Courtesy of Meg Webster and Socrates Sculpture Park

A living art installation aims to carve out a habitat for at-risk pollinators.

For now, the plants are stubby. Nearly 1,000 of them—bee balm, asters, coneflower, thistle—are nestled into packed-dirt walls arcing up 6 feet into the air. But as the summer wears on, they’ll grow. “I’m not producing a flower show, where they bring in all adult things and it’s finalized,” says the land artist Meg Webster. Change, she adds, “is part of the nature of the work.”

She means that both literally and figuratively. The installation will evolve over the course of its life, but it’s also a call to respond to an urgent ecological crisis: pollinator decline. Webster hopes that her work will attract butterflies, bees, and other pollinators—crucial insects whose numbers are dwindling at alarming rates.

Until the mid-1980s, the plot of land near Vernon Boulevard and 31st Avenue in Queens was a landfill and dumping ground. In 1986, a team of local artists and activists transformed the spot into a space for large outdoor installations; now, 30 years later, Socrates Sculpture Park is celebrating its anniversary with a new site-specific exhibition, LANDMARK. The show explores ecological change, both positive and troubling. Webster’s work is on view, along with projects by nine other artists.

Until August 28, visitors can walk inside Webster’s Concave Room for Bees, comprised of 850,000 pounds of earth, topsoil, and loam. When the exhibition wraps, the structure will be dismantled and the plants will be dispersed around the park.

A view of the outside of Webster’s installation. (Courtesy of the artist and Socrates Sculpture Park)

Designing structures with bees in mind isn’t without precedent. My colleague Laura Bliss has written about a campaign in Oslo to plant way stations for bees to feed and rest throughout the city. And in urban areas, the relationship between architecture and bees can be a symbiotic one: a 2013 Smithsonian piece described how bees can help sustain green roofs on skyscrapers.

Webster, who is 72, has used the natural world as a canvas since the early ‘80s. Some of her work, such as a queen-sized bed made from moss, signals that there’s an overlap between the natural world and the man-made one. In this new immersive project, Webster seems to be emphasizing that this relationship should feel immediate and demanding. Looking forward, she says that she hopes to pursue more projects that explore how green spaces can mitigate myriad problems in urban areas—for creatures both large and small.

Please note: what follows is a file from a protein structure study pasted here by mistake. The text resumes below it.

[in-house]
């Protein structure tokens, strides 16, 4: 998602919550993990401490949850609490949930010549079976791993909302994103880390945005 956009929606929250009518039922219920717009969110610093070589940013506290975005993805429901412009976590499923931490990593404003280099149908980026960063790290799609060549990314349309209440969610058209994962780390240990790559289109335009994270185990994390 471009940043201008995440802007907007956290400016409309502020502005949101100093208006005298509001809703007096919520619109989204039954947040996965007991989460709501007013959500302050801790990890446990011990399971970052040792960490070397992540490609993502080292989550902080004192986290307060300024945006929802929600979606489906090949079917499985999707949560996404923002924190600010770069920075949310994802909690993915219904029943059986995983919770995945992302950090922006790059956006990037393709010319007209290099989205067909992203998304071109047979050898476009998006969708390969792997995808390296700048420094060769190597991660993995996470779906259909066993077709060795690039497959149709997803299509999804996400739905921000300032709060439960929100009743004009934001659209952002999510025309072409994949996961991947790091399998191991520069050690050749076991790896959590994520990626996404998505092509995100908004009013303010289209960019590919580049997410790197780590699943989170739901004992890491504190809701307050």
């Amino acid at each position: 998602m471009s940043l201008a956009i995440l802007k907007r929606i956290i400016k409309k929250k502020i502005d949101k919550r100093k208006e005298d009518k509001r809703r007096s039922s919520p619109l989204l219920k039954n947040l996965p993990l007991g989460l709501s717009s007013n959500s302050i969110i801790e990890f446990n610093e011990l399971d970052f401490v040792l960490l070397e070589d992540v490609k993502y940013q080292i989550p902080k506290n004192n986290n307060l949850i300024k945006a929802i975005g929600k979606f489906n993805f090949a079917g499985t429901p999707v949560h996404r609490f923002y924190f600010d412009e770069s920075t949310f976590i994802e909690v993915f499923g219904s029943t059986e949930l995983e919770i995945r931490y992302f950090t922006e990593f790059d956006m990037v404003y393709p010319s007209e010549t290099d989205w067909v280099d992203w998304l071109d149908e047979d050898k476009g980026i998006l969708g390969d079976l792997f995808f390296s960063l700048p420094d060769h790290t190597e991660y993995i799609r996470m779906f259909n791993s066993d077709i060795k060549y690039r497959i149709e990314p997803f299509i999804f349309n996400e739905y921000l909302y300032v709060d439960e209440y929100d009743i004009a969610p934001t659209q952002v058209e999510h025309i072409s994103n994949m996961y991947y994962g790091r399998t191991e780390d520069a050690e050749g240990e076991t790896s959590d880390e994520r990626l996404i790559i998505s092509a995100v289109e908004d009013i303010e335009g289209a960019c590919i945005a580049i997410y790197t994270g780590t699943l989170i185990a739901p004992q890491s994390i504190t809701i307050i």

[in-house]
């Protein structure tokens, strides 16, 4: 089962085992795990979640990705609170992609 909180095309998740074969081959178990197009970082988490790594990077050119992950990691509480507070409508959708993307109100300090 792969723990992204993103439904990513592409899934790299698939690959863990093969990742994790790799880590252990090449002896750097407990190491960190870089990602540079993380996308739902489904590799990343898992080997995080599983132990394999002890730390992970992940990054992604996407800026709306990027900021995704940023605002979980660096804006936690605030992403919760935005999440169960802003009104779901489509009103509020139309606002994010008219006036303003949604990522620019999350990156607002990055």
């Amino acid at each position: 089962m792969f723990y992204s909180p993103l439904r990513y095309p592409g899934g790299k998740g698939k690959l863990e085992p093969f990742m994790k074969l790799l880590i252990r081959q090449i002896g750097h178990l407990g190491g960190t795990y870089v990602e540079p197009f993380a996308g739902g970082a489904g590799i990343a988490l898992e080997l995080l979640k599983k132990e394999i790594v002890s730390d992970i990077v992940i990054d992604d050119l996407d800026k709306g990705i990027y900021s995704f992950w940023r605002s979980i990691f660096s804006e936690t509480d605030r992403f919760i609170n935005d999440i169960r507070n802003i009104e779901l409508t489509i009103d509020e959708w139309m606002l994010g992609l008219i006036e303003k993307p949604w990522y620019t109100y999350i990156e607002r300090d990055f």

About the Author

Most Popular

  1. Life

    What Happened When Tulsa Paid People to Work Remotely

    The first class of hand-picked remote workers moved to Tulsa, Oklahoma, in exchange for $10,000 and a built-in community. The city might just be luring them to stay.

  2. photo: a man with a smartphone in front of a rental apartment building in Boston.
    Equity

    Landlords Are Using Next-Generation Eviction Tech

    As tenant protections get stronger, corporate landlords use software to manage delinquent renters. But housing advocates see a tool for quicker evictions.

  3. animated illustration: cars, bikes, scooters and drones in motion.
    Transportation

    This City Was Sick of Tech Disruptors. So It Decided to Become One.

    To rein in traffic-snarling new mobility modes, L.A. needed digital savvy. Then came a privacy uproar, a murky cast of consultants, and a legal crusade by Uber.

  4. Maps

    For Those Living in Public Housing, It’s a Long Way to Work

    A new Urban Institute study measures the spatial mismatch between where job seekers live and employment opportunities.

  5. Photo: A protected bike lane along San Francisco's Market Street, which went car-free in January.
    Transportation

    Why Would a Bike Shop Fight a Bike Lane?

    A store owner is objecting to San Francisco’s plan to install a protected bike lane, because of parking worries. Should it matter that it’s a bike shop?

×